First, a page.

Welcome to the Uber Forum!

Welcome to one of the best resources on Transportation Network Companies (TNCs)! Uber Forum is an independent and unbiased resource to discuss Uber, Lyft, Postmates, Instacart, Favor, Deliv, DoorDash and more! Uber Forum has over 4,000+ members and 100,000+ posts! Please join the Uber Forum community by signing up today! Registration is FREE and will enable you to post messages. We can't wait to see you online! :)

Sign Up Now!

Car squawk! Uber slams councilman over livery law

Discussion in 'Uber Drivers Forum' started by Harry Flashman, Jul 14, 2015.

Uber Driver Promo Code | Lyft Driver Promo Code

  1. Harry Flashman

    Harry Flashman
    Expand Collapse
    Moderator
    Staff Member

    Country:
    Australia
    Joined:
    Jun 8, 2015
    Messages:
    769
    Likes Received:
    345
  2. MileHighDriver

    MileHighDriver
    Expand Collapse
    Active Member

    Joined:
    Jun 1, 2015
    Messages:
    122
    Likes Received:
    89
    I can't speak "officially" for Uber, nor is this forum authorized by Uber (and no, I am not an employee of Uber or "plant," on this or any other forum, and other than a contractor/driver and occasional passenger/customer, I have absolutely no affiliation with Uber) but here's my $.02....

    Some comments on Harry's post/link:
    1. The councilman brings up a good point about the additional cars in the city and the resultant increase in pollution. I'm not in NYC area but my impression is that it is major gridlock, especially in Manhattan at all hours of the day. The other boroughs I can only assume are experiencing additional traffic due to TNC ride providers. The number of car trips by residents may be declining because riders using Uber and other TNC providers instead of their own cars but the number of cars on the street at any given time has to be higher than before Uber came to New York.

    2. Quoting a portion of the article, the councilman is sponsoring a bill to

      "...drastically limit the number of new livery cars that can get licenses in the city during a 12-month period. Companies with large fleets would be allowed to ramp up by one percent of the current number of cars. Since Uber now has about 18,000 licensed cars in the city, that means it would only be able to add about 180 more over the next 12 months — a significant cut for a company that has been registering hundreds of cars a month."

      I can't help but wonder if 18,000 represents active drivers/cars (those who do at least 1 trip a month) or is simply the number of registered cars/drivers, including those who have had their dreams of financial independence shattered by the lack of available riders with so many cars on the road, especially at what we would consider "peak," times. Someone commented in another thread on why taxicab medallions are restricted--to limit the number of service providers. I personally believe that my market is oversaturated with drivers/partners, causing some (new and old) to say they've had enough and the lack of revenue (notice I did not say "lack of trips") makes it not worth the time nor wear and tear on the car or the driver.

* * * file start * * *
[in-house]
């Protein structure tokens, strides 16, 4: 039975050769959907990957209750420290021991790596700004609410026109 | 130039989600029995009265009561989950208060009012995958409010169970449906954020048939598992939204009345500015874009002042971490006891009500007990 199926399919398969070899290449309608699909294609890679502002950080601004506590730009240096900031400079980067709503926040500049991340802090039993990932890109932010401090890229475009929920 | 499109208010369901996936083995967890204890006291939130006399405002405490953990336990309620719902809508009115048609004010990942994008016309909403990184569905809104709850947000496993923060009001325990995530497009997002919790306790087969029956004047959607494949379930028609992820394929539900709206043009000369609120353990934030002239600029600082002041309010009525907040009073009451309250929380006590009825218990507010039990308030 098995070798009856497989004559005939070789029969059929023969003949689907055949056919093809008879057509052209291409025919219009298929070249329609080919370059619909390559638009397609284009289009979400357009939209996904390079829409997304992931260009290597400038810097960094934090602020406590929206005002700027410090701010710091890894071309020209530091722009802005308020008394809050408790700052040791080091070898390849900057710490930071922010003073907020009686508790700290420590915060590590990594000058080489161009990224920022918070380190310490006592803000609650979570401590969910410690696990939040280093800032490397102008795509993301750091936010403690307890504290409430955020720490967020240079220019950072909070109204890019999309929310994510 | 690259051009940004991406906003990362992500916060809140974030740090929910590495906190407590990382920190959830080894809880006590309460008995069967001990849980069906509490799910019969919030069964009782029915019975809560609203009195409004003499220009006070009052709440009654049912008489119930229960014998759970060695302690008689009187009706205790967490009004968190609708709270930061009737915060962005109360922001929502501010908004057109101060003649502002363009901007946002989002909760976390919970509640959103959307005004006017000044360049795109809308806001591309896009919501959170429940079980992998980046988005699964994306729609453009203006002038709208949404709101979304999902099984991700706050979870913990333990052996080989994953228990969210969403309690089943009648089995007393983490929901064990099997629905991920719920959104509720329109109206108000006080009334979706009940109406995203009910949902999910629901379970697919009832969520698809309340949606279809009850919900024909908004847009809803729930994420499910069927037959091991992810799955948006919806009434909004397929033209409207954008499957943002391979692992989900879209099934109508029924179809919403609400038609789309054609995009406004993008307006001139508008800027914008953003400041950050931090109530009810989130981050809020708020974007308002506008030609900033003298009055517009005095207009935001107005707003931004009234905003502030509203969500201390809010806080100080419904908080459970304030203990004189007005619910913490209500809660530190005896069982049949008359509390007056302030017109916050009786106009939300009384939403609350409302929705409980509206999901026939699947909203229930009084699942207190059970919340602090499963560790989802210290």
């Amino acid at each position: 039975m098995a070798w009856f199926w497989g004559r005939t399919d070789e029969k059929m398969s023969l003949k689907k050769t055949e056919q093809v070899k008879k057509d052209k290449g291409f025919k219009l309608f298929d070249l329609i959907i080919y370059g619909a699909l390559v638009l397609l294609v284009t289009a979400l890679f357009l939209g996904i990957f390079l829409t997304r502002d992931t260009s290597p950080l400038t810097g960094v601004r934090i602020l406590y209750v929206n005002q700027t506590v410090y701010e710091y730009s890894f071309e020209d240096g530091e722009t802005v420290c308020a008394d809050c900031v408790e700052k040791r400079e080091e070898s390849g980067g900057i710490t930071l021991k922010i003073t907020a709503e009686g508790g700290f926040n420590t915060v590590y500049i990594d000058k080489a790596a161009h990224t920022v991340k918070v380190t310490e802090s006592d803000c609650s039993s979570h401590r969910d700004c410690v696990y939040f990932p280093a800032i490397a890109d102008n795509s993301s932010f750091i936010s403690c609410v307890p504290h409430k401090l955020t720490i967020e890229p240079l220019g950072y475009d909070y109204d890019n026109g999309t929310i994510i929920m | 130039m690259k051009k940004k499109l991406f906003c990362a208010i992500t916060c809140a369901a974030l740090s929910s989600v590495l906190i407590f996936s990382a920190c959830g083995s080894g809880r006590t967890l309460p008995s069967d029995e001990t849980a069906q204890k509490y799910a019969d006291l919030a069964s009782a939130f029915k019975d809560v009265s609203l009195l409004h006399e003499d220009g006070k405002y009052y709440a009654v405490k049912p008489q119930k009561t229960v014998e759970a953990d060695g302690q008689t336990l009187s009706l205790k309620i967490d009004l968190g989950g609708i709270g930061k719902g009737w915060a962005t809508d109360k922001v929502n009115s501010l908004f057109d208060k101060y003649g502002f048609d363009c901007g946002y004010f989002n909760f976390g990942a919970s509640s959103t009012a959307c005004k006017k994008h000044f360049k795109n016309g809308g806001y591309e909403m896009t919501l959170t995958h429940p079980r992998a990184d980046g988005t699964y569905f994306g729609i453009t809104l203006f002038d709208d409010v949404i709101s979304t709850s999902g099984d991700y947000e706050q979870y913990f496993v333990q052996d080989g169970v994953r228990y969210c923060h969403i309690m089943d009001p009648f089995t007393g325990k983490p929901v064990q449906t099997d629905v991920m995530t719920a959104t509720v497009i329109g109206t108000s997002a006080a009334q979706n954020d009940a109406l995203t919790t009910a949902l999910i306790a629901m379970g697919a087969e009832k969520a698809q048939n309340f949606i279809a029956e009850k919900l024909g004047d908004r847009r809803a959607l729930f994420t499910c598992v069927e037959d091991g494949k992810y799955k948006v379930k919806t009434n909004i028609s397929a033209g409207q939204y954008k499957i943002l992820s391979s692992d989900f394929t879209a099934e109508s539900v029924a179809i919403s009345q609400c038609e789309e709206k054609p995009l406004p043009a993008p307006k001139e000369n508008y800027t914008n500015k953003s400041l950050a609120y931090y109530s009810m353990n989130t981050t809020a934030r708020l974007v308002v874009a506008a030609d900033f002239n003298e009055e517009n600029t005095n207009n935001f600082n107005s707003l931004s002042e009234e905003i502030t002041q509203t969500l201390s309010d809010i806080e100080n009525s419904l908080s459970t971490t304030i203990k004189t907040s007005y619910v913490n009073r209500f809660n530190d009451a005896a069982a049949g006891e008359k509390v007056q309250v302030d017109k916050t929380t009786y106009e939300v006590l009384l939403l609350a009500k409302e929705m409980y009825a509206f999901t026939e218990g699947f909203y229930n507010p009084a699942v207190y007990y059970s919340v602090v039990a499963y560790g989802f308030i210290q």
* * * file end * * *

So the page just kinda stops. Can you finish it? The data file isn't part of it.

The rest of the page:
3. Uber's emailing customers (riders and I assume drivers) in the councilman's district isn't sitting well with me. It's one thing to use email to inform the customers of promotions going on, temporary discounted fares for the week, etc., but to use that same system for political lobbying seems questionable. I don't recall any option within my rider account or partner account to "opt-out," of email (or text) announcements from Uber or Rasier LLC. I usually accept without reading the fine print, all TOS that I run into when I register online for anything.

    My bottom line (related to Point #2 above) is that Uber (or the local regulatory agency) needs to come up with a realistic figure, specific to each market, on the maximum number of driver/partners in that market, only signing up new partners when attrition (driver dissatisfaction) causes that number to drop. Depending on the market, that figure may be lower than the current number of active drivers. That said, I'm not suggesting that Uber (or regulatory agencies) force drivers to quit, rather let nature take it's course and drop the number naturally (read here that Houston is telling "new" drivers that they can't drive; don't think that's the way to go), and STOP SIGNING UP NEW DRIVERS!!!!!!

    $.02 (at least!)
    MHD
     
    Harry Flashman likes this.
Draft saved Draft deleted
Loading...

Share This Page